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Network Computing

Special Coverage Series


SDN Opportunities and Technology Debated At Interop

Facebook describes benefits of software-defined networking on Interop panel that also addressed different SDN approaches.

For Facebook, the benefits of software-defined networking (SDN) are clear. It provides the company with the agility to quickly add functionality, build monitoring capabilities, manage traffic and remediate problems through code, Najam Ahmad, director of network engineering at the social media giant, said at Interop New York Thursday.

The days of managing networks through protocols and command-line interfaces are long gone, he said. "We feel it's [SDN] the way to build networks. ... CLI is dead, it's over," he said. "We want robots running the network and people building the robots."

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Ahmad noted that when it comes to functionality, the ability to roll out new features is cumbersome: “You have to go a standards body, or go to your vendor and wait for a new feature to get added.” With SDN, however, “Now we can go to software,” he said.

Ahmad spoke at a panel that addressed the benefits, promises and challenges of SDN and featured speakers from NEC, HP and the Cisco venture Insieme Networks.

SDN has the opportunity to change the status quo of the network so it can be a business enabler," said Dave Larson, VP and CTO of HP Networking. HP customers have a lot of things they hope to do with SDN, he said.

"There's no going back," he said. "Software-defined networking is real."

Kevin Hooper, senior VP of NEC, said SDN is an architecture, not a set of products. "This is a game changer that will change the way we architect and talk about networks," he said.

The business drivers for SDN come down to issues such as time to deployment and IP proliferation, Hooper said. By getting the server and storage teams to talk to the network teams, SDN "forces collaboration and drives business value."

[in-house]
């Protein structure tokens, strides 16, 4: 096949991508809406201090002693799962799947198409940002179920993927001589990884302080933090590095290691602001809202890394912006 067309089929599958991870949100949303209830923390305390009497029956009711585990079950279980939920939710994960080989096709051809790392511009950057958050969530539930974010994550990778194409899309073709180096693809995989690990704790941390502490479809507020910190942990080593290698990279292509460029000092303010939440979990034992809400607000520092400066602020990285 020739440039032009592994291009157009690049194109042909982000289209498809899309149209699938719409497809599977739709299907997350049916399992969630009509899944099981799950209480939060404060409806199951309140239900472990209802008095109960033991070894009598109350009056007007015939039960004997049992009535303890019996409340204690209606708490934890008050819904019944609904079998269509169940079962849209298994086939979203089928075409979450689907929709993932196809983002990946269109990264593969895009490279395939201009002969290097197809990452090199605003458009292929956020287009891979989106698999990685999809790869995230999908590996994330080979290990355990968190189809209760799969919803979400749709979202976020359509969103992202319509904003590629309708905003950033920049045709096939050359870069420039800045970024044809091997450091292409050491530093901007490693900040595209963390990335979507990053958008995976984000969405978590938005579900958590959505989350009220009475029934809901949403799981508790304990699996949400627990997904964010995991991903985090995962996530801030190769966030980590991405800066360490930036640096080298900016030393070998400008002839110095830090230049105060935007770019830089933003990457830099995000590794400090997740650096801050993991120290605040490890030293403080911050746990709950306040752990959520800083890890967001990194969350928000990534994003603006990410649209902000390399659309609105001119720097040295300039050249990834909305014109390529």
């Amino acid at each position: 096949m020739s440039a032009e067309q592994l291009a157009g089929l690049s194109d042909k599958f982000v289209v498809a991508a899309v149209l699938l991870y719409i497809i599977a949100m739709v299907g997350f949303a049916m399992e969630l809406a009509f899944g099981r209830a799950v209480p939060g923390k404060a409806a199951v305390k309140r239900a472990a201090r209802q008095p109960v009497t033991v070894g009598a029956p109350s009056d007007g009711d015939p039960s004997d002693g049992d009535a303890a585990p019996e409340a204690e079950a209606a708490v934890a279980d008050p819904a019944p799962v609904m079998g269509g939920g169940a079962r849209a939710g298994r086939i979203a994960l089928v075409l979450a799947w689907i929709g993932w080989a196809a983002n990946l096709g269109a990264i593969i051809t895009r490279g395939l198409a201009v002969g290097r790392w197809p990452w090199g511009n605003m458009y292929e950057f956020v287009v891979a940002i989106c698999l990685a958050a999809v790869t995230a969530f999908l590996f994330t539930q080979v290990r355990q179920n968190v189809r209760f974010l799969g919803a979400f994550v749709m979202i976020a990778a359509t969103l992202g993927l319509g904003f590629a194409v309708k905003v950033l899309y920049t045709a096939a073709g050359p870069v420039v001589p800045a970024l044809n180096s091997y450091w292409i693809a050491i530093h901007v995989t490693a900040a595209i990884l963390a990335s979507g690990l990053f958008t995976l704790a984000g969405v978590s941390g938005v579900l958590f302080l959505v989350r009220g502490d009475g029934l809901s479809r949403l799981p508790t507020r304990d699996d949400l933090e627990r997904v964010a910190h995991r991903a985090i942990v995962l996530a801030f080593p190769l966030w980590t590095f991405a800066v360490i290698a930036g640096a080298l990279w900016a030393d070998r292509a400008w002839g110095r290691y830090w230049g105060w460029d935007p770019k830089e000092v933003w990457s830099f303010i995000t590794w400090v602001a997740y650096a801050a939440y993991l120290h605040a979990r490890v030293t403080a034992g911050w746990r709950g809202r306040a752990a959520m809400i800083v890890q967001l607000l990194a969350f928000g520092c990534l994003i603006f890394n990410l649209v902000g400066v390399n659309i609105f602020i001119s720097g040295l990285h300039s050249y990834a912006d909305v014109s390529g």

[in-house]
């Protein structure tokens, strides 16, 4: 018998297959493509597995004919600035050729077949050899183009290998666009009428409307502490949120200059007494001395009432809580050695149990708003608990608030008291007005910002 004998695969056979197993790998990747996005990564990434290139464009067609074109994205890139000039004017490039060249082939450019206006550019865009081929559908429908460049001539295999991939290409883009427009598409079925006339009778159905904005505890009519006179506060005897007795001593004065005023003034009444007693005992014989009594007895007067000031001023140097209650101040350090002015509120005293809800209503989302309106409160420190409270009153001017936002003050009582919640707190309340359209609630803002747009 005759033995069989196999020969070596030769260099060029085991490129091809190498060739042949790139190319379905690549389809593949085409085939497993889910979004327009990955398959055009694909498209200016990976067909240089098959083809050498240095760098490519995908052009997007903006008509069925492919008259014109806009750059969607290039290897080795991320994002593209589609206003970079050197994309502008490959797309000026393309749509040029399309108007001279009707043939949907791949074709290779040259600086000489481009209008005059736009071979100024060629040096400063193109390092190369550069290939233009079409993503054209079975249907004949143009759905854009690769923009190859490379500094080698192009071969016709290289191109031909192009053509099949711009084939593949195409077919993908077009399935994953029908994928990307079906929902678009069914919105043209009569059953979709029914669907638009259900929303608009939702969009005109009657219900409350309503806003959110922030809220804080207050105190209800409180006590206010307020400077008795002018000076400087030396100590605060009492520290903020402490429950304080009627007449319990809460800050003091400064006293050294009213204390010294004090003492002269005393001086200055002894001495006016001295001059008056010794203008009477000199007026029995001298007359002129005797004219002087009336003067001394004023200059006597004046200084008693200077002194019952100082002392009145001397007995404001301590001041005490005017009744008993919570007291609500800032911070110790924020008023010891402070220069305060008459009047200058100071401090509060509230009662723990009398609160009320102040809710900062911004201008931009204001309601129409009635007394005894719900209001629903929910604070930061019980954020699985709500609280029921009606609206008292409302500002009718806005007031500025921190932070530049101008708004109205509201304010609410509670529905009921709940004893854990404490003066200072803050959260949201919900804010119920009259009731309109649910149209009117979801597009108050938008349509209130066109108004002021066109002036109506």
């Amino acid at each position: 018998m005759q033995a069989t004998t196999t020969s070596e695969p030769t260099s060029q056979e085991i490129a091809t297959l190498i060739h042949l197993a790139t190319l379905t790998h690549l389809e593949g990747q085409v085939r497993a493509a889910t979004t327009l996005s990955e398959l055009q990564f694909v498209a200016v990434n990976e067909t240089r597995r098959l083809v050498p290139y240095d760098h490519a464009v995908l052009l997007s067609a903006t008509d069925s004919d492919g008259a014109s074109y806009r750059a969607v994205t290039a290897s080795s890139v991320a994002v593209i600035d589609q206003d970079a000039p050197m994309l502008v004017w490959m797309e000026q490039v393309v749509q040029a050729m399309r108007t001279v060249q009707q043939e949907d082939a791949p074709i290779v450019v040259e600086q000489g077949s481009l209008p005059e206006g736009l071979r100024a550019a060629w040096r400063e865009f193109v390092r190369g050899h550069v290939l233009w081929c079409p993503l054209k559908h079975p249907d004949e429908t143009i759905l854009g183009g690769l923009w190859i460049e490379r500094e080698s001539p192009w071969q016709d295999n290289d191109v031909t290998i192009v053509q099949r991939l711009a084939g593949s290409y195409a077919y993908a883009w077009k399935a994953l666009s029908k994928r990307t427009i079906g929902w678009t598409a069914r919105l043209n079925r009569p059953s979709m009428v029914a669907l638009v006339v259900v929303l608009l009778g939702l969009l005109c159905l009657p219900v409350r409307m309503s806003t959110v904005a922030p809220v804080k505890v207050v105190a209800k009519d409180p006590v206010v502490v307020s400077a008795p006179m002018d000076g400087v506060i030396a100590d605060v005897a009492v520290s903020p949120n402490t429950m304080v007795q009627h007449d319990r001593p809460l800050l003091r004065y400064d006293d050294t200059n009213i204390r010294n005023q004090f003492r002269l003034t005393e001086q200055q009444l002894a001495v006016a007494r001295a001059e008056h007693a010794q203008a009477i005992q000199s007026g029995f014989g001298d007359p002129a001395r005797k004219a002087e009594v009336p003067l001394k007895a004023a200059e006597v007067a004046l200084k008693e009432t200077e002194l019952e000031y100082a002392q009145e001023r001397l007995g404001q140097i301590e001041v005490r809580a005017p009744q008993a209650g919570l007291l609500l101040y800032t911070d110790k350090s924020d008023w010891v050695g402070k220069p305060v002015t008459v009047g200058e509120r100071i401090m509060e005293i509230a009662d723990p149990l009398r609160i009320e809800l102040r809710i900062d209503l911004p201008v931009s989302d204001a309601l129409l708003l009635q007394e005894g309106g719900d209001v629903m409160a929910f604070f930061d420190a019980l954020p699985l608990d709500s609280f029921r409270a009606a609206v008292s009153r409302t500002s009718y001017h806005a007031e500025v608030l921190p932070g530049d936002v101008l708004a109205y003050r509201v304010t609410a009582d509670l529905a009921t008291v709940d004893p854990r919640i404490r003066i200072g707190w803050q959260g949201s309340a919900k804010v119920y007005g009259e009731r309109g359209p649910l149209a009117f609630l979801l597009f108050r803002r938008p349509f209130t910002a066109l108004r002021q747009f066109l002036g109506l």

However, SDN still has to mature in order to provide the performance and visibility enterprises need, said Frank D'Agostino, senior director of marketing and solutions at Insieme Networks. All endpoints of the stack aren't currently part of the SDN model, he said.

He also took aim at VMware's SDN strategy of network virtualization. VMware's NSX platform uses a network overlay approach. D’Agostino claimed overlays such as NSX make SDN more expensive and less scalable. Later, he said the automation that's at the heart of the promise of SDN can't be done in "an abstracted overlay."

HP's Larson agreed: "This is not just about overlays."

[Read more about network overlays in "SDN, Overlays and Interior Decorating."]

The panel also discussed SDN security, with Larson noting that it's easier to scale security via a central controller. An audience member asked about securing the controller, noting that if an attacker compromised it, he or she could do tremendous damage.

"No one will move to this unless it's secure ... We will have to protect the controller and see how to provide audit and logging capabilities," D'Agostino said. These capabilities will vary depending on the SDN vendor, he added.

Facebook's Ahmad said that in regard to security, one benefit of SDN is that centralization provides more powerful audit capabilities.



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